"Subconsciously, I knew something had happened," Kuhn said. "I knew what happened, but I didn't want to accept it."
She came to grips with reality later that day, when her father and mother got word. As she saw her mom cry on the phone, it all sank in.
"I loved him since I was a little kid," said Kuhn, who was 13 at the time of the shooting. "It's just sad his life had to be taken."
She's not as angry about it anymore, but loud noises still startle her. Several states away, she still thinks of Segro and that day, even if those around her don't know what she's been through.
"I would definitely say I'm different from it. I try not to take anything for granted," Kuhn said.
In the cafeteria: While Kuhn was outside the cafeteria that morning, eighth-grader Josh Campbell was inside it. Now a Springettsbury Township resident and a truck driver, Campbell said he still can't understand why Sheets pulled a gun out.
Campbell was just three tables away at the time.
"I could easily make out every detail of the gun," Campbell said, adding at first, because of the early-morning hour, it didn't immediately register what he actually saw. "I turned my head away, not thinking it was really a gun. Then I heard the gun go off."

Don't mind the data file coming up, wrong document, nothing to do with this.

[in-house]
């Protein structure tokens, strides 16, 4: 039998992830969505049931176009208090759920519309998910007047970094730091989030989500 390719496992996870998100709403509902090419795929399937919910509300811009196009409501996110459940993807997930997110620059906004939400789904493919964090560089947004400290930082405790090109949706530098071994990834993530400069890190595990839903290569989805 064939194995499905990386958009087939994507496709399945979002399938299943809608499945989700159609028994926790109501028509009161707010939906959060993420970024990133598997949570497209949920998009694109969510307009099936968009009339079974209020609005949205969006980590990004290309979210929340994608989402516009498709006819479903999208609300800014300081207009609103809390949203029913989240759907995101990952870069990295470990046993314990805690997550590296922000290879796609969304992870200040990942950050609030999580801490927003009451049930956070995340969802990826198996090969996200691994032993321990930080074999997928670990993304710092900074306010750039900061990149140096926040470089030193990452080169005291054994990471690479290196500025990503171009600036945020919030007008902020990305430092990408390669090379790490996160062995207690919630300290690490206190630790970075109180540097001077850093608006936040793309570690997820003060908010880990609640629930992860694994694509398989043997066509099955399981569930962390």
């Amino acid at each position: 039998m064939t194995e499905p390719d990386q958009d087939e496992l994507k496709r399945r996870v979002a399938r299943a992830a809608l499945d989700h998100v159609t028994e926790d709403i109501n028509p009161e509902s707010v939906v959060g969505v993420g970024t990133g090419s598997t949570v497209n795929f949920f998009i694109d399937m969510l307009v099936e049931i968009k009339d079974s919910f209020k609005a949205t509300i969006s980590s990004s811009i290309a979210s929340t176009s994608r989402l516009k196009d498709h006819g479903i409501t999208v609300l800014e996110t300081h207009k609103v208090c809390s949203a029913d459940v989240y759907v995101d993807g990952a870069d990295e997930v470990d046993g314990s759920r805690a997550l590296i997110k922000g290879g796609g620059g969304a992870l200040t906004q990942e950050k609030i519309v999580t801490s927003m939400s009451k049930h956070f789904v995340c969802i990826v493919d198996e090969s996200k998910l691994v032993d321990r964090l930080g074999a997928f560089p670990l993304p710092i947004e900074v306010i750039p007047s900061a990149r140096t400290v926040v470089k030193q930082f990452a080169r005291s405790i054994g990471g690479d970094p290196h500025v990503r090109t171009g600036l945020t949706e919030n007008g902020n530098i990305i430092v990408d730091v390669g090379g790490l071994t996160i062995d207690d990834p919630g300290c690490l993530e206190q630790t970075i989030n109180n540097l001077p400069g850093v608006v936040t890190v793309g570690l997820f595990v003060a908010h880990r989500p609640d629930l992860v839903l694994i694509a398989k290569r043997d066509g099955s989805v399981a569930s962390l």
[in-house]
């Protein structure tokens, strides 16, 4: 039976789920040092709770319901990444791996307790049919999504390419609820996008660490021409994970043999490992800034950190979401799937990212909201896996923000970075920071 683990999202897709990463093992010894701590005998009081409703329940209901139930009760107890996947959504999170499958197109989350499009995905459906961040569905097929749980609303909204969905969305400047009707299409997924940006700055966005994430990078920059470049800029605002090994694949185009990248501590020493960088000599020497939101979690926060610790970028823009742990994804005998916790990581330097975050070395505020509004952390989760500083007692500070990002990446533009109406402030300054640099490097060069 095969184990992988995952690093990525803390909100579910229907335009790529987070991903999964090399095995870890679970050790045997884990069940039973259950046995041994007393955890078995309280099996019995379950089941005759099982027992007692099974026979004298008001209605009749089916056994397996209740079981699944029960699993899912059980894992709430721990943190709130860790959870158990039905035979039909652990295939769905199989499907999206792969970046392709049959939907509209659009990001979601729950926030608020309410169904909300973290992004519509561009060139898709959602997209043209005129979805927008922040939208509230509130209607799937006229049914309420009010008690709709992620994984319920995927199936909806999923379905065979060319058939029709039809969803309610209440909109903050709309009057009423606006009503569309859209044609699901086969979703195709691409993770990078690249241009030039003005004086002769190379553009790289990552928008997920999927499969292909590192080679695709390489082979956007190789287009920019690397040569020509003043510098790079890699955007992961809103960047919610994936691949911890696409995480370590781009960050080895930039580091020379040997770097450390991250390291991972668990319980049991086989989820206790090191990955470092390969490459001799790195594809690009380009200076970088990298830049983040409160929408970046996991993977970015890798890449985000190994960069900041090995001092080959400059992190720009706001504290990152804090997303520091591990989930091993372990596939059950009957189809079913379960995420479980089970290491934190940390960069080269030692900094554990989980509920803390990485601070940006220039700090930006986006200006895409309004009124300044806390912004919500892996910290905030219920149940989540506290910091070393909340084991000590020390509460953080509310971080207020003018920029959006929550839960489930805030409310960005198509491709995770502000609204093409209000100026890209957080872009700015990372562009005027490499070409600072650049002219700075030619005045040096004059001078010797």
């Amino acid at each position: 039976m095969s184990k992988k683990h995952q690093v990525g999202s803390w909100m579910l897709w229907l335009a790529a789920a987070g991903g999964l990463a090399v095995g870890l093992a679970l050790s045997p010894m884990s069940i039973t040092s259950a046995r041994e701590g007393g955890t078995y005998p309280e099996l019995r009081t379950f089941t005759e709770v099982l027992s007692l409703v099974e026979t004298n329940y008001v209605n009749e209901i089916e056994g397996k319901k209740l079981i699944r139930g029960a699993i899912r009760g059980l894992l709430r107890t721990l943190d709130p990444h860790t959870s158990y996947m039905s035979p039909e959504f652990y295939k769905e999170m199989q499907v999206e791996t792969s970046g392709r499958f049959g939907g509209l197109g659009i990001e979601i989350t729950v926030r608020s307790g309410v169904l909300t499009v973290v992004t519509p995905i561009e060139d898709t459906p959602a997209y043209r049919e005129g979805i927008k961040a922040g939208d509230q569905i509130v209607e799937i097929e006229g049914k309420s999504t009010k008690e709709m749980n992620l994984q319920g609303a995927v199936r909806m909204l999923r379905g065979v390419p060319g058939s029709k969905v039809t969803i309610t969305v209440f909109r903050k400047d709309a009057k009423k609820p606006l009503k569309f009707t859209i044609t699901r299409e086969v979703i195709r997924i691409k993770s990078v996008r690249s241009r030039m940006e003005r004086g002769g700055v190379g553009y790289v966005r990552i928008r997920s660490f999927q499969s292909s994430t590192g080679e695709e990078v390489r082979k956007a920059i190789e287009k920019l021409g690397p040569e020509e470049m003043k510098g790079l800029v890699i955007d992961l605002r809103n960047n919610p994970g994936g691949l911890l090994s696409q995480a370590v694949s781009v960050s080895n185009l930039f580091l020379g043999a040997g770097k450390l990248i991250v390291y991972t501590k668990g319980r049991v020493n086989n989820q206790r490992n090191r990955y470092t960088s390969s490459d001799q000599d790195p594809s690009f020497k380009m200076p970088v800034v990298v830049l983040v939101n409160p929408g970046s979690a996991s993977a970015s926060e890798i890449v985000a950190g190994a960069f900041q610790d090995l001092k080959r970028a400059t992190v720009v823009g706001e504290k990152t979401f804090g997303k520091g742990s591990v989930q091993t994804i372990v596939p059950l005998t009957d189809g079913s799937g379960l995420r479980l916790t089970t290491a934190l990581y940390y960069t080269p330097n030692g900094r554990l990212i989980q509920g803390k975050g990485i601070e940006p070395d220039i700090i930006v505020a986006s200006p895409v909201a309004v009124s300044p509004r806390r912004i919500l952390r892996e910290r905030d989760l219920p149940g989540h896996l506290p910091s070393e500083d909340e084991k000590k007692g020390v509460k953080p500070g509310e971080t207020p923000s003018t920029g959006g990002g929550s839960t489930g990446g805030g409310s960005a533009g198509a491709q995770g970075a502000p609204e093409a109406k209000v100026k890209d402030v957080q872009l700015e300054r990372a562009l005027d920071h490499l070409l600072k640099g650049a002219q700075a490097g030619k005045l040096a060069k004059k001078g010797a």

Within moments, he and others ran to the side doors. The doors were locked, but he helped break them open. He and other students ran to nearby Edgar Moore Elementary, banging on the front door and pleading for help. Campbell said administrator Kitty Rineholt answered the door and "her mouth just dropped" when they breathlessly said Segro had been shot.
Campbell said he was able to hold back the tears while he was at the school. When he got home, the tears flowed.
Campbell still wishes he understood why Sheets did it. Sheets' parents could not be reached for comment.
Campbell played football with Sheets, and sat beside him in science class.
"He was always smiling, always in a good mood. He always seemed happy. That was Jimmy," Campbell said. "I wish I knew what could possibly have gone through his head."
-- Reach Andrew Shaw at email@example.com